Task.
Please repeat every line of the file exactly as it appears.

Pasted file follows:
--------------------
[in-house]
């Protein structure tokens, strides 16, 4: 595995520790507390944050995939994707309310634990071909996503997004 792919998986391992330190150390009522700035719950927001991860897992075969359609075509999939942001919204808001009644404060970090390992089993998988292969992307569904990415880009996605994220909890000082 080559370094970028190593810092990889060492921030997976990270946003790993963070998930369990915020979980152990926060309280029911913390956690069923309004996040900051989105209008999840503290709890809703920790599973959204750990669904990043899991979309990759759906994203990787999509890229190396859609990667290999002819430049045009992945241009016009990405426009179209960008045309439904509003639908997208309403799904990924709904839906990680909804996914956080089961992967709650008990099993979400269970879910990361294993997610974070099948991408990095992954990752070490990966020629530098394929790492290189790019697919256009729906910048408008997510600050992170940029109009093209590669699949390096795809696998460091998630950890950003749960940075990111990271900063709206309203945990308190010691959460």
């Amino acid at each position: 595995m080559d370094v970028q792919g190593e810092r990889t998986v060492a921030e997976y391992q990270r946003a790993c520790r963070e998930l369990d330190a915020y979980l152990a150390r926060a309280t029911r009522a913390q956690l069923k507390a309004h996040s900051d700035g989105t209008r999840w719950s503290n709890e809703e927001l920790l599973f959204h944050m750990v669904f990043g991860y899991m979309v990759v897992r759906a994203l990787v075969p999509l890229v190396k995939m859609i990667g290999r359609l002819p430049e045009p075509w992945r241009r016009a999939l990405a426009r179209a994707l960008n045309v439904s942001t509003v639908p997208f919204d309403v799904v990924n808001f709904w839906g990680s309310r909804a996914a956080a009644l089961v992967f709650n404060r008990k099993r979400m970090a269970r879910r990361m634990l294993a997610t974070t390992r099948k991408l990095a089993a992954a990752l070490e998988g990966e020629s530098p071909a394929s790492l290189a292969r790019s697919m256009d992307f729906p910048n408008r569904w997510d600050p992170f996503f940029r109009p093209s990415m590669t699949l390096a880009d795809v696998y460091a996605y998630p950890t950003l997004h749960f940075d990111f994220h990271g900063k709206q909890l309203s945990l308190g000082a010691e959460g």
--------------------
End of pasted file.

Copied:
[in-house]
């Protein structure tokens, strides 16, 4: 595995520790507390944050995939994707309310634990071909996503997004 792919998986391992330190150390009522700035719950927001991860897992075969359609075509999939942001919204808001009644404060970090390992089993998988292969992307569904990415880009996605994220909890000082 080559370094970028190593810092990889060492921030997976990270946003790993963070998930369990915020979980152990926060309280029911913390956690069923309004996040900051989105209008999840503290709890809703920790599973959204750990669904990043899991979309990759759906994203990787999509890229190396859609990667290999002819430049045009992945241009016009990405426009179209960008045309439904509003639908997208309403799904990924709904839906990680909804996914956080089961992967709650008990099993979400269970879910990361294993997610974070099948991408990095992954990752070490990966020629530098394929790492290189790019697919256009729906910048408008997510600050992170940029109009093209590669699949390096795809696998460091998630950890950003749960940075990111990271900063709206309203945990308190010691959460």
């Amino acid at each position: 595995m080559d370094v970028q792919g190593e810092r990889t998986v060492a921030e997976y391992q990270r946003a790993c520790r963070e998930l369990d330190a915020y979980l152990a150390r926060a309280t029911r009522a913390q956690l069923k507390a309004h996040s900051d700035g989105t209008r999840w719950s503290n709890e809703e927001l920790l599973f959204h944050m750990v669904f990043g991860y899991m979309v990759v897992r759906a994203l990787v075969p999509l890229v190396k995939m859609i990667g290999r359609l002819p430049e045009p075509w992945r241009r016009a999939l990405a426009r179209a994707l960008n045309v439904s942001t509003v639908p997208f919204d309403v799904v990924n808001f709904w839906g990680s309310r909804a996914a956080a009644l089961v992967f709650n404060r008990k099993r979400m970090a269970r879910r990361m634990l294993a997610t974070t390992r099948k991408l990095a089993a992954a990752l070490e998988g990966e020629s530098p071909a394929s790492l290189a292969r790019s697919m256009d992307f729906p910048n408008r569904w997510d600050p992170f996503f940029r109009p093209s990415m590669t699949l390096a880009d795809v696998y460091a996605y998630p950890t950003l997004h749960f940075d990111f994220h990271g900063k709206q909890l309203s945990l308190g000082a010691e959460g």